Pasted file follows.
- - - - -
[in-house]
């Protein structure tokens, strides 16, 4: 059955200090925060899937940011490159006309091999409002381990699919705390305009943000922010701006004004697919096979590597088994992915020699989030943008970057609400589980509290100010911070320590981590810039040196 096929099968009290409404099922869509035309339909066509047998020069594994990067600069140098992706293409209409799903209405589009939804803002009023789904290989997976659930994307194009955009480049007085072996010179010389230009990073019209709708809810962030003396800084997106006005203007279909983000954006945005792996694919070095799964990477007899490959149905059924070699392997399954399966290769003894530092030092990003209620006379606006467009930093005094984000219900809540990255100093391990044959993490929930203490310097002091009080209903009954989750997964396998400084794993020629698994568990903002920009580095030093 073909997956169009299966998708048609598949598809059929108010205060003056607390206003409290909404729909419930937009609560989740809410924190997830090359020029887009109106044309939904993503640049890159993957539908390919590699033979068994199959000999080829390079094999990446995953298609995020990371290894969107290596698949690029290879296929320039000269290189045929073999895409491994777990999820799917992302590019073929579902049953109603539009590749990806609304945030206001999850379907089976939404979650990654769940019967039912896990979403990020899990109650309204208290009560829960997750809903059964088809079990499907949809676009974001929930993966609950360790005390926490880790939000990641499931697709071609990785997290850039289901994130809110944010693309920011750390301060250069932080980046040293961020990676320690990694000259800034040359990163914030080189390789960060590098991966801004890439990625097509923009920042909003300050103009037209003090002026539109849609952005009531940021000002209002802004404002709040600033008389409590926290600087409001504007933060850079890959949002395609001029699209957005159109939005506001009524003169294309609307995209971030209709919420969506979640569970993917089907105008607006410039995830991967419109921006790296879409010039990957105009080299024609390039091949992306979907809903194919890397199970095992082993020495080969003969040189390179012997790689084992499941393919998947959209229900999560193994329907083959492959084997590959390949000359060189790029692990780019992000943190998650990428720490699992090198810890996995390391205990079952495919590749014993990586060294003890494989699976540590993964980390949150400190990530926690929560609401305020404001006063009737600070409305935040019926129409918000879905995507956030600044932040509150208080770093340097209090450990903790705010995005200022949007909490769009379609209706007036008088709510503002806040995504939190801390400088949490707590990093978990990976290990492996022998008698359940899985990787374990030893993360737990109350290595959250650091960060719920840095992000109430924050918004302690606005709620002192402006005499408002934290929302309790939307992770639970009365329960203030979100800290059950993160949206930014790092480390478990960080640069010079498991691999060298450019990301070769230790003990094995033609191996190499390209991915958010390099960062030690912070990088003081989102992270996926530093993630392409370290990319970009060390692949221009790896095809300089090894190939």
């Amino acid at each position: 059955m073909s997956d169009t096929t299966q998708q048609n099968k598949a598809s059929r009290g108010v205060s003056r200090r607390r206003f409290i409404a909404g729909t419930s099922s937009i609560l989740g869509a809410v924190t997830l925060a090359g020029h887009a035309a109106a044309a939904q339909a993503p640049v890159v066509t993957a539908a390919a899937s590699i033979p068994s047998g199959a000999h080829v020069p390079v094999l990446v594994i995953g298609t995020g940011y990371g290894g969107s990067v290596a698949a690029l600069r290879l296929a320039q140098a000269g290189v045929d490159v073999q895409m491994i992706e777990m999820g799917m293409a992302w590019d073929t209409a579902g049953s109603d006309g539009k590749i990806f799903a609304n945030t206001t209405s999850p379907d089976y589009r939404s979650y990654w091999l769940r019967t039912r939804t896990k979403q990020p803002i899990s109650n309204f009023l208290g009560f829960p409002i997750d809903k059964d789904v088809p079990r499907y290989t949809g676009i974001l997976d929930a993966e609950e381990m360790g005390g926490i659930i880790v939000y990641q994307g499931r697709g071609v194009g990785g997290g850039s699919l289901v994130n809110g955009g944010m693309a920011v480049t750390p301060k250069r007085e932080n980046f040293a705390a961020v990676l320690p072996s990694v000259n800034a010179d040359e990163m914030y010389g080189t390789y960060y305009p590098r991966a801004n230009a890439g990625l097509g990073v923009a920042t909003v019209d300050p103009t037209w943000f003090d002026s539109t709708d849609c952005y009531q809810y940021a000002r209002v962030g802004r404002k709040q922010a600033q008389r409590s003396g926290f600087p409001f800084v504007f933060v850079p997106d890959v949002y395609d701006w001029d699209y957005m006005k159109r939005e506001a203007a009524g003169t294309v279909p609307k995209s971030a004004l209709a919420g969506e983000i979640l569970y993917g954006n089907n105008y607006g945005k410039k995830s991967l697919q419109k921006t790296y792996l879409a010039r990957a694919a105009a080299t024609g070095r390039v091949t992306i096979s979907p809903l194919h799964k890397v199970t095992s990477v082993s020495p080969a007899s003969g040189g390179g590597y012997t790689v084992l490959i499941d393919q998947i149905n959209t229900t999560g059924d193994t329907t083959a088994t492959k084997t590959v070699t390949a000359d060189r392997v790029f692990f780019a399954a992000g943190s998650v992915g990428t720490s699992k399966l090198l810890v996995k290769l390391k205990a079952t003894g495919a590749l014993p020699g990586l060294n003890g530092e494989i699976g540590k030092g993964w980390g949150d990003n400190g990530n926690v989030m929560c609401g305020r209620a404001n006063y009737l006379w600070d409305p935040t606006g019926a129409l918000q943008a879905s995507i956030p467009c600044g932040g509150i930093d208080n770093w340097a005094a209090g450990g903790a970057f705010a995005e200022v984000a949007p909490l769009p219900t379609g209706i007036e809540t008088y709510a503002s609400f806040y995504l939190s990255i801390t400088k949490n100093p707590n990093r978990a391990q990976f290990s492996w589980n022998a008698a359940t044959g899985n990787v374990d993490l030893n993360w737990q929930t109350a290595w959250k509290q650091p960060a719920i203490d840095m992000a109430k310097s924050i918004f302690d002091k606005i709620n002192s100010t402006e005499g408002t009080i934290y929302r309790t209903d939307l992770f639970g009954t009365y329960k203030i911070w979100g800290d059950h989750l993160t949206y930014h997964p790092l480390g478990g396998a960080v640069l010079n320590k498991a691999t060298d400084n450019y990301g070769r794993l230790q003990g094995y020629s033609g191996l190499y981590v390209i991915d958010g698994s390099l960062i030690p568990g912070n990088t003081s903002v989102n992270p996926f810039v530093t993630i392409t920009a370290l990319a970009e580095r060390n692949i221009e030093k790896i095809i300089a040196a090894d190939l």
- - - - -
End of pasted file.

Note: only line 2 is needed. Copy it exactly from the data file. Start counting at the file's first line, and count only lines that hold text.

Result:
């Protein structure tokens, strides 16, 4: 059955200090925060899937940011490159006309091999409002381990699919705390305009943000922010701006004004697919096979590597088994992915020699989030943008970057609400589980509290100010911070320590981590810039040196 096929099968009290409404099922869509035309339909066509047998020069594994990067600069140098992706293409209409799903209405589009939804803002009023789904290989997976659930994307194009955009480049007085072996010179010389230009990073019209709708809810962030003396800084997106006005203007279909983000954006945005792996694919070095799964990477007899490959149905059924070699392997399954399966290769003894530092030092990003209620006379606006467009930093005094984000219900809540990255100093391990044959993490929930203490310097002091009080209903009954989750997964396998400084794993020629698994568990903002920009580095030093 073909997956169009299966998708048609598949598809059929108010205060003056607390206003409290909404729909419930937009609560989740809410924190997830090359020029887009109106044309939904993503640049890159993957539908390919590699033979068994199959000999080829390079094999990446995953298609995020990371290894969107290596698949690029290879296929320039000269290189045929073999895409491994777990999820799917992302590019073929579902049953109603539009590749990806609304945030206001999850379907089976939404979650990654769940019967039912896990979403990020899990109650309204208290009560829960997750809903059964088809079990499907949809676009974001929930993966609950360790005390926490880790939000990641499931697709071609990785997290850039289901994130809110944010693309920011750390301060250069932080980046040293961020990676320690990694000259800034040359990163914030080189390789960060590098991966801004890439990625097509923009920042909003300050103009037209003090002026539109849609952005009531940021000002209002802004404002709040600033008389409590926290600087409001504007933060850079890959949002395609001029699209957005159109939005506001009524003169294309609307995209971030209709919420969506979640569970993917089907105008607006410039995830991967419109921006790296879409010039990957105009080299024609390039091949992306979907809903194919890397199970095992082993020495080969003969040189390179012997790689084992499941393919998947959209229900999560193994329907083959492959084997590959390949000359060189790029692990780019992000943190998650990428720490699992090198810890996995390391205990079952495919590749014993990586060294003890494989699976540590993964980390949150400190990530926690929560609401305020404001006063009737600070409305935040019926129409918000879905995507956030600044932040509150208080770093340097209090450990903790705010995005200022949007909490769009379609209706007036008088709510503002806040995504939190801390400088949490707590990093978990990976290990492996022998008698359940899985990787374990030893993360737990109350290595959250650091960060719920840095992000109430924050918004302690606005709620002192402006005499408002934290929302309790939307992770639970009365329960203030979100800290059950993160949206930014790092480390478990960080640069010079498991691999060298450019990301070769230790003990094995033609191996190499390209991915958010390099960062030690912070990088003081989102992270996926530093993630392409370290990319970009060390692949221009790896095809300089090894190939």